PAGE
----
Remove these Android applications right now if you have any of them installed.

Remove these Android applications right now if you have any of them installed.

PSA: Recently, more than twenty fraudulent Android apps that were well-liked on the Google Play Store were uncovered by security researchers. They pose as harmless tools while secretly keeping an eye on users and taking personal data. The majority of them were removed by Google, but many devices presumably still have them loaded.

This week, security company Dr. Web released its June 2022 mobile virus activity report, which listed about 30 well-known Android apps that contained malware such as trojans, adware, spyware, and other types of malware. Some of them had millions or perhaps a few hundred thousand downloads from the Google Play Store.

The malicious apps primarily take the form of wallpaper, theme, and photo editing programs. The list also included a note-taking app and an emoji keyboard that had malware coded into them.

Infected Android Apps

After being installed by consumers, they display invasive adverts, con people, and steal data from devices all while hiding from users. One targets WhatsApp communications explicitly. Another uploads extra software, promotes users to install other apps, or steals information from notifications from other programs.

Some are even crueler than that, like one who secretly records movies and takes pictures. Another enables hackers to read text messages, locate a device, see its browsing history, activate its microphone, record keystrokes, and access other information.

Dr. Web also talks about malware that can be used to attack Facebook accounts by stealing information. Before intercepting the input data, they can urge their victims to sign in using legitimate Facebook sign-in prompts. Another type of malware that lurks in phony apps downloads and executes arbitrary code to covertly sign users up for subscription-based services.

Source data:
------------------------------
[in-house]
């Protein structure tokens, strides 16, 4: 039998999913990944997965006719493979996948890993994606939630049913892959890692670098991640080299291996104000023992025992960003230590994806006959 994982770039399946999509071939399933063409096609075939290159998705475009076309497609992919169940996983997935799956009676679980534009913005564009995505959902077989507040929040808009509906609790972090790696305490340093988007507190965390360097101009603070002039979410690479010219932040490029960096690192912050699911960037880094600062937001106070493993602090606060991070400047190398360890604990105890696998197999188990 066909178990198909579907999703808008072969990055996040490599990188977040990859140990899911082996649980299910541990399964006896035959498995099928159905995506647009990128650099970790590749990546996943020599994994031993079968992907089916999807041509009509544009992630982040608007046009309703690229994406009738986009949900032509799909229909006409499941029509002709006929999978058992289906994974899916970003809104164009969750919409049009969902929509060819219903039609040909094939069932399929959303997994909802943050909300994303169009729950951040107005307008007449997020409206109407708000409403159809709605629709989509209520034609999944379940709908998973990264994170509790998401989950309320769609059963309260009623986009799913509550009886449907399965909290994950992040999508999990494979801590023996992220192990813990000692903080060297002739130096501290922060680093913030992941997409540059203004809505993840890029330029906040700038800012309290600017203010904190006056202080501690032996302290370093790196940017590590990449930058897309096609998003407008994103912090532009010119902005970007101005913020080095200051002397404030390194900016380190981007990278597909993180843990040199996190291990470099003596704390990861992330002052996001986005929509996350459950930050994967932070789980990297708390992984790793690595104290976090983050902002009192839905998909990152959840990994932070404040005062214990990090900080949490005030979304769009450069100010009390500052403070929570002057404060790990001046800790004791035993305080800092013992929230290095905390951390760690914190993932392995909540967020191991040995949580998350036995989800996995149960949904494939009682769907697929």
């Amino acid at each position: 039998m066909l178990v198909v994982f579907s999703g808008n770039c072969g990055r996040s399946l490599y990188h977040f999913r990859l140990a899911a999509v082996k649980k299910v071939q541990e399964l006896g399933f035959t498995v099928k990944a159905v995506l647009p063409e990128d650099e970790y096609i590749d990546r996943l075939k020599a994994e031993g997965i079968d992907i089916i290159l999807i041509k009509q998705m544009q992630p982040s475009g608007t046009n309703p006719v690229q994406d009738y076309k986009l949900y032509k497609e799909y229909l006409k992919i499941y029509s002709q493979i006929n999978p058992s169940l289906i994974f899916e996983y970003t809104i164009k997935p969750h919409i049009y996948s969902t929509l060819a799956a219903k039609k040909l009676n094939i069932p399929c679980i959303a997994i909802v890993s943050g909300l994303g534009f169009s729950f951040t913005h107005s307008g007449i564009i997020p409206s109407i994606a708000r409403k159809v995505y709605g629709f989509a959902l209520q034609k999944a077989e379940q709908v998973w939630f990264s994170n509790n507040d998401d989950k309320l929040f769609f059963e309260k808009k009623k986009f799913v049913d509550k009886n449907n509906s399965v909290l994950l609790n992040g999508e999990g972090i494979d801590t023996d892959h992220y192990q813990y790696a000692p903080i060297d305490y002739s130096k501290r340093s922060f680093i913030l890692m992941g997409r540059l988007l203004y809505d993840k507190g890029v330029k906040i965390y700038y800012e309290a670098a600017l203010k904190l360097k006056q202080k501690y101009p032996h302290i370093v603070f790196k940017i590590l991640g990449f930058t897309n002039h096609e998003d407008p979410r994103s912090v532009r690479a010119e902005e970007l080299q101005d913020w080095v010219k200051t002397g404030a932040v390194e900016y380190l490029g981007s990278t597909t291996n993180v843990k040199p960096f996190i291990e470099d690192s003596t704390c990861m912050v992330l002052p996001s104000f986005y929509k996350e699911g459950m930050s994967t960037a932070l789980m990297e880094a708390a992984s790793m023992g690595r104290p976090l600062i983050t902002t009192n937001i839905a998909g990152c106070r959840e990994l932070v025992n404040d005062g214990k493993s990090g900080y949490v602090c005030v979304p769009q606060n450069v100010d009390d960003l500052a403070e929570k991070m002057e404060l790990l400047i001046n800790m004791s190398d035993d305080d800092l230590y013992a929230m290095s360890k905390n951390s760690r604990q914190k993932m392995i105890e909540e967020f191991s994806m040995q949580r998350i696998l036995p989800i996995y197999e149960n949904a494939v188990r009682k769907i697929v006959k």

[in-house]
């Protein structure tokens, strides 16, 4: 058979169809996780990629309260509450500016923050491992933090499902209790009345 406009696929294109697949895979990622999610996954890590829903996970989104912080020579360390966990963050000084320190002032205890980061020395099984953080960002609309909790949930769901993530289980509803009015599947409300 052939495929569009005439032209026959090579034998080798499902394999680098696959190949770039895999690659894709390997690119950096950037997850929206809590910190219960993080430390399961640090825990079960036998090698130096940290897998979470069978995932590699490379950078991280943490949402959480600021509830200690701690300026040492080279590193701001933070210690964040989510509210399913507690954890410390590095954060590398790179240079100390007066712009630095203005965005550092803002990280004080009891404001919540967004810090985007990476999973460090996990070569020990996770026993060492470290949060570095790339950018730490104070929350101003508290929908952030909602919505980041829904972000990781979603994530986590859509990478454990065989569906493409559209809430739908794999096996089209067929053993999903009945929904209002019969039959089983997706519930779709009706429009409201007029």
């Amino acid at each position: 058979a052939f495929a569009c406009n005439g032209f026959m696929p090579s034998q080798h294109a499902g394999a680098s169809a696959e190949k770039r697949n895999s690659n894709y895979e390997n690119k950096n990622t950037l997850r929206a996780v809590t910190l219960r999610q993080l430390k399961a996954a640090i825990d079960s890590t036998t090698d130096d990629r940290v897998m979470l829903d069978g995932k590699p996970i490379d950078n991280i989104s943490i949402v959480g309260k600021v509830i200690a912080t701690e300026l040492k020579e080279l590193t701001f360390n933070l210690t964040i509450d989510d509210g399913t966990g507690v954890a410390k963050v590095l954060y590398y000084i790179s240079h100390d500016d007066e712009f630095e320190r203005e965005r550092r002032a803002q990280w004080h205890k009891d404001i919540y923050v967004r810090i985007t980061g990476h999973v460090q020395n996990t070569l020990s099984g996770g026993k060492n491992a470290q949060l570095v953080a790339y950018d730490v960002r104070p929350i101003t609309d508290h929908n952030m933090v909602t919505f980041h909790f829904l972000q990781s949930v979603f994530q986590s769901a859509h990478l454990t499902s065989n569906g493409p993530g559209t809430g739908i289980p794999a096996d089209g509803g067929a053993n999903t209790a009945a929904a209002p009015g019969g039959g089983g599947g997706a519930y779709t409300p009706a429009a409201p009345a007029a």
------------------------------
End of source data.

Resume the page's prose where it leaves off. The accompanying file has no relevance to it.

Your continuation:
Infected Android Apps

Some applications perform the functions they offer while secretly hacking users. Others, however, are wholly fraudulent, such as phony dating services that demand personal data and subscription money to maintain phony talks.

Some malware uses adware to display obtrusive advertisements. They display numerous notifications and load full-screen advertising that completely obstruct the use of other apps.

These malicious apps may request a number of permissions after being downloaded in order to covertly monitor users and steal data. These include requests to run in the background continuously, show on top of other apps, or turn off recording alerts. The apps may also swap out their original home menu icons for less noticeable ones in order to conceal themselves.

Almost all of the vulnerable apps were deleted by Google after Dr. Web alerted the business, although others are still available on the Play Store. Dr. Web made the whole list of errant individuals public (sample below). You should manually look for any you installed, remove them, and then perform a virus check.

Photo Editor: Retouch & Cutout (de.nineergysh.quickarttwo)

Photo Editor: Art Filters (gb.painnt.moonlightingnine)

Photo Editor & Background Eraser (de.photoground.twentysixshot)

Photo & Exif Editor (de.xnano.photoexifeditornine)

Photo Editor – Filters Effects (de.hitopgop.sixtyeightgx)

Emoji Keyboard: Stickers & GIF (gb.crazykey.sevenboard)

Neon Theme – Android Keyboard (

Fancy Charging (

FastCleaner: Cashe Cleaner (

Call Skins – Caller Themes (

Funny Caller (

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